As I mentioned last night, I’m going to be focusing my campaign attention for the next two weeks on the Nevada caucuses. To that end, David McGrath Schwartz attended the Obama campaign’s Iowa caucus watching party in Las Vegas:
There was euphoria at the Paradise Cantina, with its tiki décor and tequila flags. More than a few supporters sported Kennedy buttons, and made the comparison to a deeper overall movement.
Nevada’s little caucus remains a secret to the grown ups in the national mainstream media, garnering only scant mention in all the breathless what-happens-now speculation. An exception: During the course of delivering a eulogy on the Clinton campaign on the teevees with Keith Olbermann and Tweety Matthews Thursday night, Howie Fineman predicted that the Culinary would endorse Obama. Is it that obvious?The nation now turns its eyeballs to New Hampshire, while Nevada’s caucus is characterized by the same two questions that have engulfed it pretty much from the get-go: Who will the Culinary endorse? And will anybody outside Nevada care what happens here one way or the other?
Aaron Smith on Obama’s YouTube moment– video of the victory speech follows below:
it’s likely that relatively few people, outside of the most inveterate political junkies, actually did watch the speech live and in its entirety. And prior to the days of broadband access and easily accessible online video, it’s likely that most voters would never have seen more of the speech than an odd clip here or there on the cable and network news shows. Instead, more than 160,000 people have watched just the official campaign YouTube clip alone in the twelve hours since it was posted, in addition to the tens or hundreds of thousands more who watched from other video or news sites.
Dayo Olopade asks whether Murdoch and the WSJ pulled punches in their coverage of the Iowa results.
Steven Teals of the Reality Basd Community is thinking about what Obama will need to govern:
I’m now willing to predict that if Obama is nominated, he will win the popular vote comfortably–54-46. The Democrats will pick up seats in both the House and Senate as well, putting them in a position to pass significant legislation across a range of issues. The challenge for Obama will be to craft sufficiently strong, clear and focused (that is, prioritized) policy positions during the election that a strong win gives him (and his party) a victory that cannot be chalked up to the idiosyncracies of his personality.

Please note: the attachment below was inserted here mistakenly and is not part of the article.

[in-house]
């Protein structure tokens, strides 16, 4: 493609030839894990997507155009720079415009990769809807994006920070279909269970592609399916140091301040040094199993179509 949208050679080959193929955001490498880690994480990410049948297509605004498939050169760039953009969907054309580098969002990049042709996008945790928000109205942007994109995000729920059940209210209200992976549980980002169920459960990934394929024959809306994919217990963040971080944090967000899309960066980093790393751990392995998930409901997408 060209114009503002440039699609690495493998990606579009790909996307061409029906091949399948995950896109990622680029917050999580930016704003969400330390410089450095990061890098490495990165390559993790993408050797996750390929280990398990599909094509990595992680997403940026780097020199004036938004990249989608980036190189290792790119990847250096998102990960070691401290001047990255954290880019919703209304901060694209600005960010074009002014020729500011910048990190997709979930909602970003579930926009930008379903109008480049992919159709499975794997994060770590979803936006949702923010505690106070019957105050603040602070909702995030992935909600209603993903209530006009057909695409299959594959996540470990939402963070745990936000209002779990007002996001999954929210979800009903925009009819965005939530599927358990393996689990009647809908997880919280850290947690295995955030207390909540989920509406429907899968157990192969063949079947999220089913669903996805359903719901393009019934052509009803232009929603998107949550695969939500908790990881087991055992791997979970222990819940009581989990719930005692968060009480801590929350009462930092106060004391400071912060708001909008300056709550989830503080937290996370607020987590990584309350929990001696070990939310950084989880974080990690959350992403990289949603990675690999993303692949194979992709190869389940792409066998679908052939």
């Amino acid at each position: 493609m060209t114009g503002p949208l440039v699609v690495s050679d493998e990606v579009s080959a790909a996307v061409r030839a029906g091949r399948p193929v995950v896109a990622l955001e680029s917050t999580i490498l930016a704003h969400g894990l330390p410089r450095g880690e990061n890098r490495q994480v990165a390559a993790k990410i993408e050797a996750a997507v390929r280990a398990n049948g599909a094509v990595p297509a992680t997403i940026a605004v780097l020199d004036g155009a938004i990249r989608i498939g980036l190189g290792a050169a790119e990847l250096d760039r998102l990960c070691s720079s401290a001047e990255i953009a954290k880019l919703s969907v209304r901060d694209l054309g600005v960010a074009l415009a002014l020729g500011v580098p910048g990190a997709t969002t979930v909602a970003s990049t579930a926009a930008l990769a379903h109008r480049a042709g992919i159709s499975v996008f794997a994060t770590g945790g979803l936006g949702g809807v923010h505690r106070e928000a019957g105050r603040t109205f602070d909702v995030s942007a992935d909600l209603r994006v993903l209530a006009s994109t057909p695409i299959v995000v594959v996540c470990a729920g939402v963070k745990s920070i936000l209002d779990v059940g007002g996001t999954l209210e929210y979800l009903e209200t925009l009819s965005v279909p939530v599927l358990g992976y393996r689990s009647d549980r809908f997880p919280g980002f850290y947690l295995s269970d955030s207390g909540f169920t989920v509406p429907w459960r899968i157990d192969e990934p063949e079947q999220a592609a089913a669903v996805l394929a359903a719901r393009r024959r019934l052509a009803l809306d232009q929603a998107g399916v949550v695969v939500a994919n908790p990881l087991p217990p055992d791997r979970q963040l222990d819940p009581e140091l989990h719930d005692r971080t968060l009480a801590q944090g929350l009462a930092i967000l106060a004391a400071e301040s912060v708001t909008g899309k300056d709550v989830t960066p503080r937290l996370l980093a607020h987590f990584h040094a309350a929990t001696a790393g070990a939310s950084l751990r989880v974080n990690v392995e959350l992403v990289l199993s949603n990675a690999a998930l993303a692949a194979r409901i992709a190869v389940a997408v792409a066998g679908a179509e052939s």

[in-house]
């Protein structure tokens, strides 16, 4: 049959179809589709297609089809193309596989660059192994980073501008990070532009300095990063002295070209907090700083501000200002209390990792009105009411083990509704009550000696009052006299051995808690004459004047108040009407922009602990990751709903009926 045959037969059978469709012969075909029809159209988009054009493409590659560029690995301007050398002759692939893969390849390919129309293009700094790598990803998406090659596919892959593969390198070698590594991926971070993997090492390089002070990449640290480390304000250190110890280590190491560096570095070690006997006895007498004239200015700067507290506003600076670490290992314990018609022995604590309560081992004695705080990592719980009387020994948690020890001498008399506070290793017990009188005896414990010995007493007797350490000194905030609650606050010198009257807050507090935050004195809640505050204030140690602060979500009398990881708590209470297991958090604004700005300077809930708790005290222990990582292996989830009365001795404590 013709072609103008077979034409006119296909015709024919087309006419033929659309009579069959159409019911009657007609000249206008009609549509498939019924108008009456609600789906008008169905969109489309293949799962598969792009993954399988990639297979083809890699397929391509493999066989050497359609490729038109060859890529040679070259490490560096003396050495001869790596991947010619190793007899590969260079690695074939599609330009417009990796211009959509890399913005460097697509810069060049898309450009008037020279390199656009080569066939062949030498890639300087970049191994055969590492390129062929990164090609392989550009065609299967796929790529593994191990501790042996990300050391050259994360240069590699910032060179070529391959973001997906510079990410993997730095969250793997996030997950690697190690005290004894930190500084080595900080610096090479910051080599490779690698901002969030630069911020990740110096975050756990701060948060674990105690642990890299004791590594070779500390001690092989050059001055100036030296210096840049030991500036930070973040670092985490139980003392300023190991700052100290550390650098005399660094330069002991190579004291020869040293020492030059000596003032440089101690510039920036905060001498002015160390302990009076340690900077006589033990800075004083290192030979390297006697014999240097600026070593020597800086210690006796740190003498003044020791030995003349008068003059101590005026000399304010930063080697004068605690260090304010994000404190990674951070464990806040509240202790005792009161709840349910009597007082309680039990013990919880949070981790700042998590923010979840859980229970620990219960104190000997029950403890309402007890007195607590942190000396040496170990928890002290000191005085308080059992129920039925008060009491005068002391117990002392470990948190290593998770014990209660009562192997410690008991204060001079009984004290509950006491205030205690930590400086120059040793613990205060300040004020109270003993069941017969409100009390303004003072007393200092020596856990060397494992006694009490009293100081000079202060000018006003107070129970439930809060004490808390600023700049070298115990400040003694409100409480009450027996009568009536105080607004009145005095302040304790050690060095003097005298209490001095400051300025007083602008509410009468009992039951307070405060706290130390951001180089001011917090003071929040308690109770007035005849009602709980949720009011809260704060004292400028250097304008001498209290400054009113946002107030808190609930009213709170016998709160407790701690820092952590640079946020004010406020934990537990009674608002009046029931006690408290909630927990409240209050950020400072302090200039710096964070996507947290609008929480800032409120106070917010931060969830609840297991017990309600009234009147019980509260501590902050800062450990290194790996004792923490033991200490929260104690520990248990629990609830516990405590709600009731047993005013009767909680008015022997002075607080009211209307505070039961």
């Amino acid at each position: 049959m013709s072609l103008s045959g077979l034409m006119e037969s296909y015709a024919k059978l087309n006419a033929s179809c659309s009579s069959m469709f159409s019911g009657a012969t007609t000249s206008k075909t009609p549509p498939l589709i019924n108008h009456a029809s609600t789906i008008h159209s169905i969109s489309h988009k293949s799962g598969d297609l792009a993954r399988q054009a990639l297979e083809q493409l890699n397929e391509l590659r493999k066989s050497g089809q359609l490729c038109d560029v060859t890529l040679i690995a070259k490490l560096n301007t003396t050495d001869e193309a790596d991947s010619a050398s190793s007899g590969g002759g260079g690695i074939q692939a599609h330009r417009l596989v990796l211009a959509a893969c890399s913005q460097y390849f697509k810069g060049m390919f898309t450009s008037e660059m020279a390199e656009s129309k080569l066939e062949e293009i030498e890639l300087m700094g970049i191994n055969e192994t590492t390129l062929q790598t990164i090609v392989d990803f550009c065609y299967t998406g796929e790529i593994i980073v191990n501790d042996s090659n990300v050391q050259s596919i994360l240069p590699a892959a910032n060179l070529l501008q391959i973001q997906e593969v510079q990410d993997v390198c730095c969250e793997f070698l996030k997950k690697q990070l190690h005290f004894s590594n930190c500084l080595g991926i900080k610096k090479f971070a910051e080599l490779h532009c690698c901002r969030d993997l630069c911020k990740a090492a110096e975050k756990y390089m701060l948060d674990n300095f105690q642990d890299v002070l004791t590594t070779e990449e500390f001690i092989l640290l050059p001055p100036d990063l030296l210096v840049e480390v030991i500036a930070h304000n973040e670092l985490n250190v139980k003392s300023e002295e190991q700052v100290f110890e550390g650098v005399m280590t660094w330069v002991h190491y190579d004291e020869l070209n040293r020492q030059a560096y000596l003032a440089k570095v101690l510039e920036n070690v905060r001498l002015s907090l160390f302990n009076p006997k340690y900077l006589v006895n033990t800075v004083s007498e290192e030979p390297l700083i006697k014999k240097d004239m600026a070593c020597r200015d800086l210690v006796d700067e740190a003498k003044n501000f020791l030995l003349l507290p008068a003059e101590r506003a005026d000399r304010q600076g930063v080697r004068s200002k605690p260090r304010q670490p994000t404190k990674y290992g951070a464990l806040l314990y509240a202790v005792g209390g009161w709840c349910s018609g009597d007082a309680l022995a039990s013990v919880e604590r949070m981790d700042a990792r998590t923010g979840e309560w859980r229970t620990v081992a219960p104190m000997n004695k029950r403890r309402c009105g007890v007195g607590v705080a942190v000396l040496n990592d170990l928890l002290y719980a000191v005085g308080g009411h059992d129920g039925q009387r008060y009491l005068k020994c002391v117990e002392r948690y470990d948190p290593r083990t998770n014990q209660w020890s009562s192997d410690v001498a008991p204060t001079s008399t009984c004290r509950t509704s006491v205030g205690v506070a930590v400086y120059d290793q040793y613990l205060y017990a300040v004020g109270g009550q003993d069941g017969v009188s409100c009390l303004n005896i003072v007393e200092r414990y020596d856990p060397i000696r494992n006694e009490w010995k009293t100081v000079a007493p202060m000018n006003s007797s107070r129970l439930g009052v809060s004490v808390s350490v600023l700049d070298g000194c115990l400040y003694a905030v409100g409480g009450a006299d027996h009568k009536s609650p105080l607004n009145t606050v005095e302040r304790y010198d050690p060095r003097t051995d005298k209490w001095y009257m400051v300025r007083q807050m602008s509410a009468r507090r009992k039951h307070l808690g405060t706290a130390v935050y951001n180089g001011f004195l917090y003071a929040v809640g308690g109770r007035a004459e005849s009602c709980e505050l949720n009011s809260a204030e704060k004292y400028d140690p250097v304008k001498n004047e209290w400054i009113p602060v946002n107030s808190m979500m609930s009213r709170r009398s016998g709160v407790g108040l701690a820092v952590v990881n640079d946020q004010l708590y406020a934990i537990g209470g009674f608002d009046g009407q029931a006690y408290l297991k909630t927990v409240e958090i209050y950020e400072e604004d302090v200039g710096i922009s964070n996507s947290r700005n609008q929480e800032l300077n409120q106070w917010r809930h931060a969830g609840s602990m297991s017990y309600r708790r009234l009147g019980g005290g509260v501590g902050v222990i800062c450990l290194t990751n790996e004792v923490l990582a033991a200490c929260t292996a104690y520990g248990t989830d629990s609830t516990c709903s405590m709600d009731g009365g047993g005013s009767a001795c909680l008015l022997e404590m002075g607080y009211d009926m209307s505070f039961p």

Finally, I think that Hillary and Edwards need to think very carefully before unloading with both barrels against Obama over the next few weeks, in an effort to get themselves back in the running. The Democrats just can’t afford to damage their likely nominee via friendly fire.
Michael Goodwin in the Daily News:
Her campaign is a campaign. His is a movement….. She has to stop being a celebrity if she wants to be President….To win she has to become less calculating, less programmed. She needs to come out from behind Bubba and the barricades and the imperial court of handlers who create a bubble. She has to stop being a celebrity if she wants to be President.
In short, she has to become more human.
Maybe losing Iowa will do that for her.
Andrew Sullivan (Obama’s Boswell?) on rhetoric:
In the television and internet age, old-style rhetoric is sometimes regarded as an anachronism. It isn’t. Huckabee’s brilliance in the debates gave him this opportunity. Obama’s public speeches have been the best in a candidate since Reagan and Kennedy. As someone who was trained in and loves debate, it’s good to see this old skill gain new salience. Lincoln would be proud.
Robert Naiman faults Obama’s Africa proposals:
It seems that unlike his Democratic rivals, Senator Obama would not commit to $50 billion in new funding in coming years to the Global Fund to fight AIDS, tuberculosis & malaria. He also would not to commit to the goal of universal access to treatment.
Reading the candidates’ statements on the issues one can’t escape the feeling that Obama’s answers are (Bill) Clintonian. He feels their pain. Where the other candidates make specific commitments, Obama offers vague phrases. All hat, no cattle, as Jim Hightower used to say.
Africa Action says Obama’s plan “does not go far enough, for instance, instead of debt cancellation, he talks of reducing debt, instead of universal access to treatment, he talks of increasing the numbers; does not commit enough money.“